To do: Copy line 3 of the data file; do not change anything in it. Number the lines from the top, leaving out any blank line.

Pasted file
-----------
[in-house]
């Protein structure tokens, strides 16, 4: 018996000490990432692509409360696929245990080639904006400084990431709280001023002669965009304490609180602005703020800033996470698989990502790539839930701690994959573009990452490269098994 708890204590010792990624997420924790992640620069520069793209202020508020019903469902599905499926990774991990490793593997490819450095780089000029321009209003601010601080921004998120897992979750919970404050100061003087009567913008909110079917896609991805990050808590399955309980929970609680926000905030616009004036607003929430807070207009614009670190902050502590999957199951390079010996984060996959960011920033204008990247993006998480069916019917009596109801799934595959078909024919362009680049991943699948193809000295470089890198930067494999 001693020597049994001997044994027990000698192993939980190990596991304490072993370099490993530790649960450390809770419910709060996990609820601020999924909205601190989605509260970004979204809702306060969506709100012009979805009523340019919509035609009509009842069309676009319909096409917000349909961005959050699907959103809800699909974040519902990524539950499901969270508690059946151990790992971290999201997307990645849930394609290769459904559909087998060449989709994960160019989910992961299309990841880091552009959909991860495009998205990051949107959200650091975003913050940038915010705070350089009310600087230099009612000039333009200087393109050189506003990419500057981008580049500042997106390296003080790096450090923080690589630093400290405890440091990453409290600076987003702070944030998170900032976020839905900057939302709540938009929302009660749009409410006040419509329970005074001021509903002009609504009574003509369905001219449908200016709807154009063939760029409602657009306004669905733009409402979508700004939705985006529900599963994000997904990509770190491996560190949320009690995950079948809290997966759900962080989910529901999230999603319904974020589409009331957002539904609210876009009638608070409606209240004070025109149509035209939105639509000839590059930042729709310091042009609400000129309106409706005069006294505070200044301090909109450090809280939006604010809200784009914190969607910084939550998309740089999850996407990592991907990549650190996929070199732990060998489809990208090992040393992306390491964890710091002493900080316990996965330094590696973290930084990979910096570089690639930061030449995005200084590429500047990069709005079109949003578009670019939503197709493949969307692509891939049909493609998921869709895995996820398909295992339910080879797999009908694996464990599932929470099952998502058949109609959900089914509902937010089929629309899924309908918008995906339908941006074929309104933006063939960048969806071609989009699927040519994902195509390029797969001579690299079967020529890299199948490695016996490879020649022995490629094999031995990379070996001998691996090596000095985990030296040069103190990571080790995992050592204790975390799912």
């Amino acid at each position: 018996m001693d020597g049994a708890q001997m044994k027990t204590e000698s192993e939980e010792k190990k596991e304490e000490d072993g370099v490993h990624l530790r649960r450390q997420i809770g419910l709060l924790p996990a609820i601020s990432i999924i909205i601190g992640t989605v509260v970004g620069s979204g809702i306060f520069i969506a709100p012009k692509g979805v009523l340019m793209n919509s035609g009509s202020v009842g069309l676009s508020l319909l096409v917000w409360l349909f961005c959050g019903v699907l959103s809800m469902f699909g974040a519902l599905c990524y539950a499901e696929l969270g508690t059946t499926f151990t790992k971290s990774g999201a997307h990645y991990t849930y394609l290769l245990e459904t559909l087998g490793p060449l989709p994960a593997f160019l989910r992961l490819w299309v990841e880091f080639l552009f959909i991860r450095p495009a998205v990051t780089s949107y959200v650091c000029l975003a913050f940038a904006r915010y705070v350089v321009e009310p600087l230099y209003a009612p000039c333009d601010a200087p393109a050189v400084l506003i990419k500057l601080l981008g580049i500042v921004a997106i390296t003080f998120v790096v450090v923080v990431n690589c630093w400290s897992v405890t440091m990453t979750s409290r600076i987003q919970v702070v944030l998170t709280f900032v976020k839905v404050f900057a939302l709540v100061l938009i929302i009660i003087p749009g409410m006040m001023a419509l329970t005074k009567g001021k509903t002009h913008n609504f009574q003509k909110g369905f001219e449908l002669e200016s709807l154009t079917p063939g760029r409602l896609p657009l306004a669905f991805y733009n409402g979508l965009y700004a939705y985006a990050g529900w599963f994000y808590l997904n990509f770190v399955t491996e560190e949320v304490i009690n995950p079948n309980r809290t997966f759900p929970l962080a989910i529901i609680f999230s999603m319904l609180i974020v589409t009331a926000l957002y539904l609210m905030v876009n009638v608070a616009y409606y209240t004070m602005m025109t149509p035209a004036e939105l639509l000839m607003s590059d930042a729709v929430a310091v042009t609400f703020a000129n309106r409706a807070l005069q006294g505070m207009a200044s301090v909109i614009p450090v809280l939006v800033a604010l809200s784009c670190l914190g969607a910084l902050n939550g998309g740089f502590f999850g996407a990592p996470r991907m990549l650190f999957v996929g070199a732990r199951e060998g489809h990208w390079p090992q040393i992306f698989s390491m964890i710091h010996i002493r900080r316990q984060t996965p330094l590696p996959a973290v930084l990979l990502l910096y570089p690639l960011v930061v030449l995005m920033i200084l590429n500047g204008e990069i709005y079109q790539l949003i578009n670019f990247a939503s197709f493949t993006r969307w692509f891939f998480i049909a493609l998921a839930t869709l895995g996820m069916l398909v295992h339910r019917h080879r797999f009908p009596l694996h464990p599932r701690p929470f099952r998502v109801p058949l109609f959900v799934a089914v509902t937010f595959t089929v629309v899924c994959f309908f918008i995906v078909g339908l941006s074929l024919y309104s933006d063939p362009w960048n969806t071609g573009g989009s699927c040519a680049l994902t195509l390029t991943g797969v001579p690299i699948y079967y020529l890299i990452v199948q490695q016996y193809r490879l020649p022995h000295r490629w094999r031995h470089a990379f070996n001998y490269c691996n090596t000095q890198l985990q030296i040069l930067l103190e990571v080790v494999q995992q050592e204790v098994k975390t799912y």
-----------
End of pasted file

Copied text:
């Amino acid at each position: 018996m001693d020597g049994a708890q001997m044994k027990t204590e000698s192993e939980e010792k190990k596991e304490e000490d072993g370099v490993h990624l530790r649960r450390q997420i809770g419910l709060l924790p996990a609820i601020s990432i999924i909205i601190g992640t989605v509260v970004g620069s979204g809702i306060f520069i969506a709100p012009k692509g979805v009523l340019m793209n919509s035609g009509s202020v009842g069309l676009s508020l319909l096409v917000w409360l349909f961005c959050g019903v699907l959103s809800m469902f699909g974040a519902l599905c990524y539950a499901e696929l969270g508690t059946t499926f151990t790992k971290s990774g999201a997307h990645y991990t849930y394609l290769l245990e459904t559909l087998g490793p060449l989709p994960a593997f160019l989910r992961l490819w299309v990841e880091f080639l552009f959909i991860r450095p495009a998205v990051t780089s949107y959200v650091c000029l975003a913050f940038a904006r915010y705070v350089v321009e009310p600087l230099y209003a009612p000039c333009d601010a200087p393109a050189v400084l506003i990419k500057l601080l981008g580049i500042v921004a997106i390296t003080f998120v790096v450090v923080v990431n690589c630093w400290s897992v405890t440091m990453t979750s409290r600076i987003q919970v702070v944030l998170t709280f900032v976020k839905v404050f900057a939302l709540v100061l938009i929302i009660i003087p749009g409410m006040m001023a419509l329970t005074k009567g001021k509903t002009h913008n609504f009574q003509k909110g369905f001219e449908l002669e200016s709807l154009t079917p063939g760029r409602l896609p657009l306004a669905f991805y733009n409402g979508l965009y700004a939705y985006a990050g529900w599963f994000y808590l997904n990509f770190v399955t491996e560190e949320v304490i009690n995950p079948n309980r809290t997966f759900p929970l962080a989910i529901i609680f999230s999603m319904l609180i974020v589409t009331a926000l957002y539904l609210m905030v876009n009638v608070a616009y409606y209240t004070m602005m025109t149509p035209a004036e939105l639509l000839m607003s590059d930042a729709v929430a310091v042009t609400f703020a000129n309106r409706a807070l005069q006294g505070m207009a200044s301090v909109i614009p450090v809280l939006v800033a604010l809200s784009c670190l914190g969607a910084l902050n939550g998309g740089f502590f999850g996407a990592p996470r991907m990549l650190f999957v996929g070199a732990r199951e060998g489809h990208w390079p090992q040393i992306f698989s390491m964890i710091h010996i002493r900080r316990q984060t996965p330094l590696p996959a973290v930084l990979l990502l910096y570089p690639l960011v930061v030449l995005m920033i200084l590429n500047g204008e990069i709005y079109q790539l949003i578009n670019f990247a939503s197709f493949t993006r969307w692509f891939f998480i049909a493609l998921a839930t869709l895995g996820m069916l398909v295992h339910r019917h080879r797999f009908p009596l694996h464990p599932r701690p929470f099952r998502v109801p058949l109609f959900v799934a089914v509902t937010f595959t089929v629309v899924c994959f309908f918008i995906v078909g339908l941006s074929l024919y309104s933006d063939p362009w960048n969806t071609g573009g989009s699927c040519a680049l994902t195509l390029t991943g797969v001579p690299i699948y079967y020529l890299i990452v199948q490695q016996y193809r490879l020649p022995h000295r490629w094999r031995h470089a990379f070996n001998y490269c691996n090596t000095q890198l985990q030296i040069l930067l103190e990571v080790v494999q995992q050592e204790v098994k975390t799912y």